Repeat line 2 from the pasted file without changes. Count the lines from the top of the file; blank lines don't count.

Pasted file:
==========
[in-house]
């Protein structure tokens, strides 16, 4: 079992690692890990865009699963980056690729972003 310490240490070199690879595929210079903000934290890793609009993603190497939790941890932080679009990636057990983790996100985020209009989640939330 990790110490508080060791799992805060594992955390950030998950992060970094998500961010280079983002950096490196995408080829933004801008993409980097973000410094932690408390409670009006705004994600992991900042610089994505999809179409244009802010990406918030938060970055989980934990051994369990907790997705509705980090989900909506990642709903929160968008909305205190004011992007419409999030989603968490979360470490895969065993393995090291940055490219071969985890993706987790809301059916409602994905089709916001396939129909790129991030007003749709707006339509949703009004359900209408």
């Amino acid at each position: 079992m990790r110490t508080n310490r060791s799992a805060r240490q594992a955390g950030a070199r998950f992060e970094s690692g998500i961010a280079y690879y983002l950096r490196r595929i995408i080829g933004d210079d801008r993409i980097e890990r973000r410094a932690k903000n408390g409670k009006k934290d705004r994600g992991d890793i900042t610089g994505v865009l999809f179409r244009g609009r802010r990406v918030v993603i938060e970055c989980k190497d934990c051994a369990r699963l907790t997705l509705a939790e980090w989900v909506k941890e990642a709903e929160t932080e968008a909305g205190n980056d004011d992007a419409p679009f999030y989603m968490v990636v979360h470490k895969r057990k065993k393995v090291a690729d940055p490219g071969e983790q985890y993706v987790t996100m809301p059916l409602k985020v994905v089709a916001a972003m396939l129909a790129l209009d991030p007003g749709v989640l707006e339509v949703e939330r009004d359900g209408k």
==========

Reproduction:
């Protein structure tokens, strides 16, 4: 079992690692890990865009699963980056690729972003 310490240490070199690879595929210079903000934290890793609009993603190497939790941890932080679009990636057990983790996100985020209009989640939330 990790110490508080060791799992805060594992955390950030998950992060970094998500961010280079983002950096490196995408080829933004801008993409980097973000410094932690408390409670009006705004994600992991900042610089994505999809179409244009802010990406918030938060970055989980934990051994369990907790997705509705980090989900909506990642709903929160968008909305205190004011992007419409999030989603968490979360470490895969065993393995090291940055490219071969985890993706987790809301059916409602994905089709916001396939129909790129991030007003749709707006339509949703009004359900209408």